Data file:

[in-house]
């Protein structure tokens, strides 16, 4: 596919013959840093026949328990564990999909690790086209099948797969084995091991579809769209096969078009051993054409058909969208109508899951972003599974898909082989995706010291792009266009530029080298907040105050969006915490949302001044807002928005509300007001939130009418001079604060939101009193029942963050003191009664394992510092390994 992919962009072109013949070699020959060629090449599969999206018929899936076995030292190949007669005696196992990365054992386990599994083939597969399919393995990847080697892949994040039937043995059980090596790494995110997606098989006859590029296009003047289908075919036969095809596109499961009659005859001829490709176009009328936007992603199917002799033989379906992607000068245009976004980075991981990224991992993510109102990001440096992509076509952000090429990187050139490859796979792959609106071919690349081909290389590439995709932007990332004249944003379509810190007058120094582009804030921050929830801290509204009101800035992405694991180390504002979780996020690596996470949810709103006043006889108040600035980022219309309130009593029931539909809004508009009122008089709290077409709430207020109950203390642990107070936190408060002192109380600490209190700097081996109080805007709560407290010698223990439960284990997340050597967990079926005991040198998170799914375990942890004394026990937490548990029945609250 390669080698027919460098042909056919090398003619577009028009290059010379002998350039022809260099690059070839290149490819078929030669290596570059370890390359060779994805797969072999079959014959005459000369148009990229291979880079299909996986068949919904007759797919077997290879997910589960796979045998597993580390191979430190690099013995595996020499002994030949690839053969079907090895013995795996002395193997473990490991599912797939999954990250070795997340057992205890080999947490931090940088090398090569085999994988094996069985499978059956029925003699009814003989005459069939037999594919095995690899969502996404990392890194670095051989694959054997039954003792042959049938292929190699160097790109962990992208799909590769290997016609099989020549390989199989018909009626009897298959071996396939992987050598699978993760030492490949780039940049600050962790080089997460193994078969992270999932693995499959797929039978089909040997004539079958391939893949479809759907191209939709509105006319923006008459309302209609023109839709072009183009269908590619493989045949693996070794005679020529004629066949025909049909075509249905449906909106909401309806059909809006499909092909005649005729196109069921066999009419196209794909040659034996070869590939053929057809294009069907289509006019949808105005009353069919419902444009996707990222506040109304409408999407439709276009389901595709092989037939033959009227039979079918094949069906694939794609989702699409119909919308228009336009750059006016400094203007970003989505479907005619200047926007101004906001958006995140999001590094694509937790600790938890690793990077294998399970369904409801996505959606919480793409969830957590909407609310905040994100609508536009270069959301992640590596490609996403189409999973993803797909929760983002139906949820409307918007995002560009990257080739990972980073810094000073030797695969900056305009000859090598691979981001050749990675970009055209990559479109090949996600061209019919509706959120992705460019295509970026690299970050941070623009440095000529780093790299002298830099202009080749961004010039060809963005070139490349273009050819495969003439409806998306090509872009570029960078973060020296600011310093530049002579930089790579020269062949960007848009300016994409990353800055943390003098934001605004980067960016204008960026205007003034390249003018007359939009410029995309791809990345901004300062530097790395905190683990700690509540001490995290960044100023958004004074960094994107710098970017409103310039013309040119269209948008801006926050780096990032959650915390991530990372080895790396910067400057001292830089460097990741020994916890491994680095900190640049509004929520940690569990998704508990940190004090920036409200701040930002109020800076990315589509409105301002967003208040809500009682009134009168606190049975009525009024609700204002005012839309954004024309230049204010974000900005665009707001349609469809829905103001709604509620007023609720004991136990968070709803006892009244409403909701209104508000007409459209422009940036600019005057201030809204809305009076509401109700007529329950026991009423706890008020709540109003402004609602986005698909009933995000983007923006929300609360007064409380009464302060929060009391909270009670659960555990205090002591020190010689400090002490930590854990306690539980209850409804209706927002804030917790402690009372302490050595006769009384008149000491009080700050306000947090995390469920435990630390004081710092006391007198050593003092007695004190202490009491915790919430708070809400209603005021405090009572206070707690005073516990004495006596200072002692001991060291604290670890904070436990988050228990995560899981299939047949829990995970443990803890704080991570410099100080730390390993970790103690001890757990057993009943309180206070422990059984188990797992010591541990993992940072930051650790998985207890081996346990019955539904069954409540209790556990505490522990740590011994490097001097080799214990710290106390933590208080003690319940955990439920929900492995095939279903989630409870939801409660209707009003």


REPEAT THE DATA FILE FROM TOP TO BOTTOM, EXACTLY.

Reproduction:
[in-house]
């Protein structure tokens, strides 16, 4: 596919013959840093026949328990564990999909690790086209099948797969084995091991579809769209096969078009051993054409058909969208109508899951972003599974898909082989995706010291792009266009530029080298907040105050969006915490949302001044807002928005509300007001939130009418001079604060939101009193029942963050003191009664394992510092390994 992919962009072109013949070699020959060629090449599969999206018929899936076995030292190949007669005696196992990365054992386990599994083939597969399919393995990847080697892949994040039937043995059980090596790494995110997606098989006859590029296009003047289908075919036969095809596109499961009659005859001829490709176009009328936007992603199917002799033989379906992607000068245009976004980075991981990224991992993510109102990001440096992509076509952000090429990187050139490859796979792959609106071919690349081909290389590439995709932007990332004249944003379509810190007058120094582009804030921050929830801290509204009101800035992405694991180390504002979780996020690596996470949810709103006043006889108040600035980022219309309130009593029931539909809004508009009122008089709290077409709430207020109950203390642990107070936190408060002192109380600490209190700097081996109080805007709560407290010698223990439960284990997340050597967990079926005991040198998170799914375990942890004394026990937490548990029945609250 390669080698027919460098042909056919090398003619577009028009290059010379002998350039022809260099690059070839290149490819078929030669290596570059370890390359060779994805797969072999079959014959005459000369148009990229291979880079299909996986068949919904007759797919077997290879997910589960796979045998597993580390191979430190690099013995595996020499002994030949690839053969079907090895013995795996002395193997473990490991599912797939999954990250070795997340057992205890080999947490931090940088090398090569085999994988094996069985499978059956029925003699009814003989005459069939037999594919095995690899969502996404990392890194670095051989694959054997039954003792042959049938292929190699160097790109962990992208799909590769290997016609099989020549390989199989018909009626009897298959071996396939992987050598699978993760030492490949780039940049600050962790080089997460193994078969992270999932693995499959797929039978089909040997004539079958391939893949479809759907191209939709509105006319923006008459309302209609023109839709072009183009269908590619493989045949693996070794005679020529004629066949025909049909075509249905449906909106909401309806059909809006499909092909005649005729196109069921066999009419196209794909040659034996070869590939053929057809294009069907289509006019949808105005009353069919419902444009996707990222506040109304409408999407439709276009389901595709092989037939033959009227039979079918094949069906694939794609989702699409119909919308228009336009750059006016400094203007970003989505479907005619200047926007101004906001958006995140999001590094694509937790600790938890690793990077294998399970369904409801996505959606919480793409969830957590909407609310905040994100609508536009270069959301992640590596490609996403189409999973993803797909929760983002139906949820409307918007995002560009990257080739990972980073810094000073030797695969900056305009000859090598691979981001050749990675970009055209990559479109090949996600061209019919509706959120992705460019295509970026690299970050941070623009440095000529780093790299002298830099202009080749961004010039060809963005070139490349273009050819495969003439409806998306090509872009570029960078973060020296600011310093530049002579930089790579020269062949960007848009300016994409990353800055943390003098934001605004980067960016204008960026205007003034390249003018007359939009410029995309791809990345901004300062530097790395905190683990700690509540001490995290960044100023958004004074960094994107710098970017409103310039013309040119269209948008801006926050780096990032959650915390991530990372080895790396910067400057001292830089460097990741020994916890491994680095900190640049509004929520940690569990998704508990940190004090920036409200701040930002109020800076990315589509409105301002967003208040809500009682009134009168606190049975009525009024609700204002005012839309954004024309230049204010974000900005665009707001349609469809829905103001709604509620007023609720004991136990968070709803006892009244409403909701209104508000007409459209422009940036600019005057201030809204809305009076509401109700007529329950026991009423706890008020709540109003402004609602986005698909009933995000983007923006929300609360007064409380009464302060929060009391909270009670659960555990205090002591020190010689400090002490930590854990306690539980209850409804209706927002804030917790402690009372302490050595006769009384008149000491009080700050306000947090995390469920435990630390004081710092006391007198050593003092007695004190202490009491915790919430708070809400209603005021405090009572206070707690005073516990004495006596200072002692001991060291604290670890904070436990988050228990995560899981299939047949829990995970443990803890704080991570410099100080730390390993970790103690001890757990057993009943309180206070422990059984188990797992010591541990993992940072930051650790998985207890081996346990019955539904069954409540209790556990505490522990740590011994490097001097080799214990710290106390933590208080003690319940955990439920929900492995095939279903989630409870939801409660209707009003």